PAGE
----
And obviously, electric vehicle growth has been on the up more recently as well.” He continued: “We’ve got a number of very strong pressure sensor products that we use in the semiconductor industry. We moved a lot of our products from aviation to industrial, and now we’re seeing a real boom in our industrial portfolio. That’s been a real success for us.” Druck has also felt the disruption of supply chains due to world issues, the conflict in Ukraine being an exacerbator. While it’s seen boosts in electrical and semiconductor markets, component supplies have been, and continue to be, widely reported issues in this sector. Some of the metals that originate from those affected regions can go into the chips and the electronic components that Druck use.

This has been a task for Claire Aitchison to tackle, as it’s her responsibility to oversee supply chain management as Executive Operations Lead, and believes that despite the component shortages, the business has managed well. She puts this success down to having a world class sourcing team and a technology team that is well connected to Druck’s products. “We’ve been able to find alternative components to use when they have been in short supply,” said Claire. “Our sourcing team has moved heaven and Earth to find pockets of components that have driven our ability to keep our lead times competitive. She continued: “However, those solutions don’t come free of cost, and that’s been a real challenge to the business. Some of this we’ve had to pass on to our customers as price impact, and some of it we’ve had to absorb within the business. This has been the real impact for us from the hugely disrupted supply chains of the last few years.”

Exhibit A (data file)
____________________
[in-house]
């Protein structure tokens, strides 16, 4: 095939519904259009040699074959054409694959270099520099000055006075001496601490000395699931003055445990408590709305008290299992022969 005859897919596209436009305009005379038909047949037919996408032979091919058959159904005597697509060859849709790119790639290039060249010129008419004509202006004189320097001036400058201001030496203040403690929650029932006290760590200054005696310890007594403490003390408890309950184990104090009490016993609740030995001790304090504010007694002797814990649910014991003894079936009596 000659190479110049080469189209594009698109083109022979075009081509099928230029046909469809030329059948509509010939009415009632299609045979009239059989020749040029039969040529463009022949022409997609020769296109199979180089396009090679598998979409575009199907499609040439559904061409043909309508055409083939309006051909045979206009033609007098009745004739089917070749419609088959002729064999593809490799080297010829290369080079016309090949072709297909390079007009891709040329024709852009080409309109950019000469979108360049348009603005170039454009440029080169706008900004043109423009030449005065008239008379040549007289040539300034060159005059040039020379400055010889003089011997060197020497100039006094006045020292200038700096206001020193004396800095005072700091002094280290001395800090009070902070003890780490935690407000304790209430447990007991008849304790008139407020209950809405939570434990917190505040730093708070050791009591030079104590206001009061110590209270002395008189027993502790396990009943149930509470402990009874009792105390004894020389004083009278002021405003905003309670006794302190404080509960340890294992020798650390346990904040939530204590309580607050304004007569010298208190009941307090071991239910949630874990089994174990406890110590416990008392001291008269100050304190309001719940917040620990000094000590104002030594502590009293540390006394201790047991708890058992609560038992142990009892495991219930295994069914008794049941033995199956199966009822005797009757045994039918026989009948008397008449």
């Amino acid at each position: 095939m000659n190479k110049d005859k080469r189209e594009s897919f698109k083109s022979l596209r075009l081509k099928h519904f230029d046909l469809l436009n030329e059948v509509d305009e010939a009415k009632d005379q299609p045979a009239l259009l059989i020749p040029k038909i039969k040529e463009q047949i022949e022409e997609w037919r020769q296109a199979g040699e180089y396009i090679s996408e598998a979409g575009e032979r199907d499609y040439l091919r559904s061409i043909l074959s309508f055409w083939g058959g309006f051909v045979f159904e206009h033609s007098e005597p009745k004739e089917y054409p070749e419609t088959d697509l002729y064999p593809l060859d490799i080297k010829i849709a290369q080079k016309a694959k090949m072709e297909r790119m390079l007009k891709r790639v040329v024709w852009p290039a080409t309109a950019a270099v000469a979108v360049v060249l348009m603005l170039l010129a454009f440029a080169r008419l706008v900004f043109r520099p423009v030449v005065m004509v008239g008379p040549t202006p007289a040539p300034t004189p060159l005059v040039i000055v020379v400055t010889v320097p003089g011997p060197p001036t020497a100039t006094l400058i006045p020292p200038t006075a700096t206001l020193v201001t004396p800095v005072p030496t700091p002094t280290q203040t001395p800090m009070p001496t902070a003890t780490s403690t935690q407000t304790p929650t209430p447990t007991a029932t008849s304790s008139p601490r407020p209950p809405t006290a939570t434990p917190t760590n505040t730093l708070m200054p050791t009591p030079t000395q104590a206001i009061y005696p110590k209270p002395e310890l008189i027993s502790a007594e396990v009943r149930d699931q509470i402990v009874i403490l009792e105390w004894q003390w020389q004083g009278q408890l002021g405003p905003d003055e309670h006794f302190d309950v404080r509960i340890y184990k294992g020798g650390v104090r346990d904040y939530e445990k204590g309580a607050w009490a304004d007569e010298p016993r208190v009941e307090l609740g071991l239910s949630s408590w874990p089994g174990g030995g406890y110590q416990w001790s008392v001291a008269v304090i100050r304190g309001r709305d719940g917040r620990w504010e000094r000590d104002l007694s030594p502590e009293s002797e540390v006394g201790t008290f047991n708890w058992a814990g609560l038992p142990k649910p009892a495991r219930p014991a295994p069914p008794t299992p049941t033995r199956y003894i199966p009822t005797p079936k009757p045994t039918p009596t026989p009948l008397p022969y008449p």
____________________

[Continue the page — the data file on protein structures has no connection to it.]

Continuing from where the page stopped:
Don’t wait to automate